Lethal injection: can pharma kill the death penalty?

A recent problematic execution by lethal injection has reignited the debate about the ethics of using medical products to kill. In October, Oklahoma prison inmate John Marion Grant was executed by a lethal injection. Strapped to a gurney, Grant convulsed and vomited – highly unusual for the procedure – after being given midazolam, a sedative and the first of three drugs that are usually administered for lethal injection. Grant was declared unconscious around 15 minutes after receiving the first injection and died roughly six minutes after that. Extreme shortages resulting from the EU’s and pharma companies’ anti-execution moves have seen states seek alternative supplies illicitly from overseas manufacturers , obtain them from less-than-reputable compounding facilities and manufacturers , and experiment with alternative drugs and untested combinations . Now, this botched procedure – Oklahoma’s first lethal injection in six years after a spate of flawed executions in 2014 and 2015 – h

Iran Executes Man Jailed for Murder at 17 Despite UN Appeals

Iran executed a man who was charged with murder when he was 17 years old, state-run Islamic Republic News Agency reported, ignoring a UN-backed campaign by rights groups calling on authorities to abide by international law and commute his death sentence.

Arman Abdolali was a juvenile when he was arrested and subsequently sentenced to death for killing his girlfriend, Ghazaleh Shakoor, in 2014. 

According to IRNA, a retrial and numerous other efforts to secure support for a pardon from Shakoor’s family failed and Abdolali was hanged early Wednesday. 

On Oct. 12, the United Nations Office of the High Commissioner for Human Rights urgently appealed to Iran to halt his execution, citing reports he’d been tortured and ill-treated while in solitary confinement when still a teenager.    

Executing children is unequivocally banned under international law and Iran is one of just a handful of countries that applies the death penalty to minors, according to the London-based human rights group Amnesty International. 

The Islamic Republic is the world’s second-most prolific executioner after China and since 2020 has hanged four people who were under 18 at the time of their offense, according to Amnesty. 

Source: bloomberg.com, Staff, November 24, 2021

Juvenile Offender Arman Abdolali Executed in Rajai Shahr Prison

Iran Human Rights (IHRNGO); November 24, 2021: Juvenile offender Arman Abdolali who was sentenced to qisas (retribution-in-kind) for murder, was executed in Rajai Shahr Prison in the early hours of this morning.

Iran Human Rights strongly condemns Arman Abdolali's execution and calls for condemnation by the international community. Mahmood Amiry-Moghaddam, IHRNGO's Director said: "Execution of Arman Abdolali is an international crime. Besides being executed for an alleged offense committed at under 18 years of age which is a violation of international law, Arman was sentenced to death based on confessions extracted under torture, without a fair trial and due process, and his repeated transfers for execution and then returning him without any explanation by the authorities is psychological torture. Supreme Leader Ali Khamenei and Head of the judiciary Ebramin Raeisi must be held accountable for these crimes".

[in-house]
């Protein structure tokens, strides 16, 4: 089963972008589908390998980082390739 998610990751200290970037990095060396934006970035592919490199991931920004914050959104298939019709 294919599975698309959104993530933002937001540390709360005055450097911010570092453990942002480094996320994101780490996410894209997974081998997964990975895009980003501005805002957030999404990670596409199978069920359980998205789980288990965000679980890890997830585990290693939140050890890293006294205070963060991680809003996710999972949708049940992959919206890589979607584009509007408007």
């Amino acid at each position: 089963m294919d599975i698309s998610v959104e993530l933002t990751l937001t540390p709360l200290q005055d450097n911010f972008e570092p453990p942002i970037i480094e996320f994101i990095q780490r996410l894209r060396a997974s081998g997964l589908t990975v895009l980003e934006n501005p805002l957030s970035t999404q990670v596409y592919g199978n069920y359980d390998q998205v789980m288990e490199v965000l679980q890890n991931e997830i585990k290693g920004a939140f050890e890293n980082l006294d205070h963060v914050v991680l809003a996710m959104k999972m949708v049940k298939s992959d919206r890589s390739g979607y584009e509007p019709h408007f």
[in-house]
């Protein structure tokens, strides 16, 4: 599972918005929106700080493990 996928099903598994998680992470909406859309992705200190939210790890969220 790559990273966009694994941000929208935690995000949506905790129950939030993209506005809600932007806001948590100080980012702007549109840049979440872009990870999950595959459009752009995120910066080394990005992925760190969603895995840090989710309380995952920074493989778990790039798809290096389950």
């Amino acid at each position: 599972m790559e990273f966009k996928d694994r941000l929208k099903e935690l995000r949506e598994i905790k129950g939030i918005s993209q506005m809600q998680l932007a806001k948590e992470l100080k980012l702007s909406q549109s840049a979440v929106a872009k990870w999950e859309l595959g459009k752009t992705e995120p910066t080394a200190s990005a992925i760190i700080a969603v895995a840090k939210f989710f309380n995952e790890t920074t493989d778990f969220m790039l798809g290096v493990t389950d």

According to information obtained by Iran Human Rights, juvenile offender Arman Abdolali was executed in Rajai Shahr Prison in the early hours of this morning, November 24.

Informed sources told Iran Human Rights: “Arman was returned to the ward after being transferred for execution for the sixth time. He was transferred to solitary confinement against at 8pm last night. They didn’t even allow his family to visit him for the last time.”

Arman Abdolali was born on 9 March 1996 and was 17 years old at the time of the alleged murder in 2013. He was sentenced to qisas (retribution-in-kind) for murder without a body ever being found.

Upon arrest, Arman was held in solitary confinement for 74 days where he confessed to the murder. He was subsequently tried and sentenced to qisas (retribution-in-kind) based on the confession, without taking into consideration that he was a juvenile offender.

United Nations Human Right Experts including the Special Rapporteur on the Situation of Human Rights in the Islamic Republic of Iran urgently appealed to Iran to halt his execution on October 12 and demanded that Iran stop sentencing children to death.

Iran is one of the few countries in the world that still carries out the death penalty for juvenile offenders. The International Covenant on Civil and Political Rights and the Convention on the Rights of the Child, which the Islamic Republic is a signatory to, prohibit the issuance and implementation of the death penalty for crimes committed by an individual below 18 years of age.

Arman Abdolali is the second juvenile offender to have been executed in 2021.

Yet, according to data collected by IHR and international human rights organisations, the Islamic Republic is responsible for more than 70% of all executions of juvenile offenders in the last 30 years. IHR’s statistics also show that at least 64 juvenile offenders have been executed in Iran over the past 10 years, with at least four executed in 2020.

SourceIran Human Rights, Staff, November 24, 2021

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"One is absolutely sickened, not by the crimes that the wicked have committed,
but by the punishments that the good have inflicted." -- Oscar Wilde

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